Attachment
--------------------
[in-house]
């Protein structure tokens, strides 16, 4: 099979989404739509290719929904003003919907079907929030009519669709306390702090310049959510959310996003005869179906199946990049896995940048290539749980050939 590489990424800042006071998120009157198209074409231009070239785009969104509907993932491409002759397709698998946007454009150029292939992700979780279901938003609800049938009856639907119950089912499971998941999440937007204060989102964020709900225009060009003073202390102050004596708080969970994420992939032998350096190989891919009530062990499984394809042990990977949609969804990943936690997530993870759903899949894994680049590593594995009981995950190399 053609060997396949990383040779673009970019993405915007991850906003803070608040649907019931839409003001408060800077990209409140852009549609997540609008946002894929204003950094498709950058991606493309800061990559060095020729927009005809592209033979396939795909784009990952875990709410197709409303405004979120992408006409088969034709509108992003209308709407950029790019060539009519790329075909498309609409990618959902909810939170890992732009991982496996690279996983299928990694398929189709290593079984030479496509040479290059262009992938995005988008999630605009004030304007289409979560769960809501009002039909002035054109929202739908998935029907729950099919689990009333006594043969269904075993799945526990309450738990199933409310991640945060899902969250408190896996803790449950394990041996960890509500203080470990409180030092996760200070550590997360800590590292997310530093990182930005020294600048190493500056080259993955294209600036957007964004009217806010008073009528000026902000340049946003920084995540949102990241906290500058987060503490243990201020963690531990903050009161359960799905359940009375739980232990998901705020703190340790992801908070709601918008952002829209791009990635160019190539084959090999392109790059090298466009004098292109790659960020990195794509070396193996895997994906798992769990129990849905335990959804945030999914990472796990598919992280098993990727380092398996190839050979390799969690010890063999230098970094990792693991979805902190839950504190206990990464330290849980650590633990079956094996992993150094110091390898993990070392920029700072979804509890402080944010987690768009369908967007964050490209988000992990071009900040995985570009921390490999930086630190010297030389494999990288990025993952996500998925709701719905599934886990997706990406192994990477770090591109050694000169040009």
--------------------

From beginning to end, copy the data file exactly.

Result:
[in-house]
């Protein structure tokens, strides 16, 4: 099979989404739509290719929904003003919907079907929030009519669709306390702090310049959510959310996003005869179906199946990049896995940048290539749980050939 590489990424800042006071998120009157198209074409231009070239785009969104509907993932491409002759397709698998946007454009150029292939992700979780279901938003609800049938009856639907119950089912499971998941999440937007204060989102964020709900225009060009003073202390102050004596708080969970994420992939032998350096190989891919009530062990499984394809042990990977949609969804990943936690997530993870759903899949894994680049590593594995009981995950190399 053609060997396949990383040779673009970019993405915007991850906003803070608040649907019931839409003001408060800077990209409140852009549609997540609008946002894929204003950094498709950058991606493309800061990559060095020729927009005809592209033979396939795909784009990952875990709410197709409303405004979120992408006409088969034709509108992003209308709407950029790019060539009519790329075909498309609409990618959902909810939170890992732009991982496996690279996983299928990694398929189709290593079984030479496509040479290059262009992938995005988008999630605009004030304007289409979560769960809501009002039909002035054109929202739908998935029907729950099919689990009333006594043969269904075993799945526990309450738990199933409310991640945060899902969250408190896996803790449950394990041996960890509500203080470990409180030092996760200070550590997360800590590292997310530093990182930005020294600048190493500056080259993955294209600036957007964004009217806010008073009528000026902000340049946003920084995540949102990241906290500058987060503490243990201020963690531990903050009161359960799905359940009375739980232990998901705020703190340790992801908070709601918008952002829209791009990635160019190539084959090999392109790059090298466009004098292109790659960020990195794509070396193996895997994906798992769990129990849905335990959804945030999914990472796990598919992280098993990727380092398996190839050979390799969690010890063999230098970094990792693991979805902190839950504190206990990464330290849980650590633990079956094996992993150094110091390898993990070392920029700072979804509890402080944010987690768009369908967007964050490209988000992990071009900040995985570009921390490999930086630190010297030389494999990288990025993952996500998925709701719905599934886990997706990406192994990477770090591109050694000169040009």